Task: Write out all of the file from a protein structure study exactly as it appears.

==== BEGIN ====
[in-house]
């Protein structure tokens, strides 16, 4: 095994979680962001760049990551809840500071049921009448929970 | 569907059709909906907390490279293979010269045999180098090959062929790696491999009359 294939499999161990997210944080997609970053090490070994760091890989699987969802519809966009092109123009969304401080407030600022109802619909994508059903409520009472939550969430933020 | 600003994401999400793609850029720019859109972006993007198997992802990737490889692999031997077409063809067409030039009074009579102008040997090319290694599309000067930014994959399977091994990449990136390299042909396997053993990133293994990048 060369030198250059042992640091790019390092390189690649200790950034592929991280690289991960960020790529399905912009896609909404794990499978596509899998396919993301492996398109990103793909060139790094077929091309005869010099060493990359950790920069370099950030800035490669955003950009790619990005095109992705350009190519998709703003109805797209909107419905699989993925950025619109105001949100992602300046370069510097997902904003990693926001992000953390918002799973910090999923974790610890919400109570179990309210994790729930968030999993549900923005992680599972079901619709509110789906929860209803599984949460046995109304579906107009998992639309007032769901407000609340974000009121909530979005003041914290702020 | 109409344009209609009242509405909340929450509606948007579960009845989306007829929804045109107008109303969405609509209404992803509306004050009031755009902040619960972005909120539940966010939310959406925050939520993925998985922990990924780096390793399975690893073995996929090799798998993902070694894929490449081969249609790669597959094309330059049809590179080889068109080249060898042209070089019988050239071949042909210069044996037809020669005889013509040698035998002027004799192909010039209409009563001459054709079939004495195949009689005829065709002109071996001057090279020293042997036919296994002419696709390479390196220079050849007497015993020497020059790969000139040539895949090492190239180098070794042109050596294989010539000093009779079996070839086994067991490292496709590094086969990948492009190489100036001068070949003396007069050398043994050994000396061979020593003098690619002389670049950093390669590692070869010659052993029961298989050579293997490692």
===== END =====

[in-house]
């Protein structure tokens, strides 16, 4: 095994979680962001760049990551809840500071049921009448929970 | 569907059709909906907390490279293979010269045999180098090959062929790696491999009359 294939499999161990997210944080997609970053090490070994760091890989699987969802519809966009092109123009969304401080407030600022109802619909994508059903409520009472939550969430933020 | 600003994401999400793609850029720019859109972006993007198997992802990737490889692999031997077409063809067409030039009074009579102008040997090319290694599309000067930014994959399977091994990449990136390299042909396997053993990133293994990048 060369030198250059042992640091790019390092390189690649200790950034592929991280690289991960960020790529399905912009896609909404794990499978596509899998396919993301492996398109990103793909060139790094077929091309005869010099060493990359950790920069370099950030800035490669955003950009790619990005095109992705350009190519998709703003109805797209909107419905699989993925950025619109105001949100992602300046370069510097997902904003990693926001992000953390918002799973910090999923974790610890919400109570179990309210994790729930968030999993549900923005992680599972079901619709509110789906929860209803599984949460046995109304579906107009998992639309007032769901407000609340974000009121909530979005003041914290702020 | 109409344009209609009242509405909340929450509606948007579960009845989306007829929804045109107008109303969405609509209404992803509306004050009031755009902040619960972005909120539940966010939310959406925050939520993925998985922990990924780096390793399975690893073995996929090799798998993902070694894929490449081969249609790669597959094309330059049809590179080889068109080249060898042209070089019988050239071949042909210069044996037809020669005889013509040698035998002027004799192909010039209409009563001459054709079939004495195949009689005829065709002109071996001057090279020293042997036919296994002419696709390479390196220079050849007497015993020497020059790969000139040539895949090492190239180098070794042109050596294989010539000093009779079996070839086994067991490292496709590094086969990948492009190489100036001068070949003396007069050398043994050994000396061979020593003098690619002389670049950093390669590692070869010659052993029961298989050579293997490692």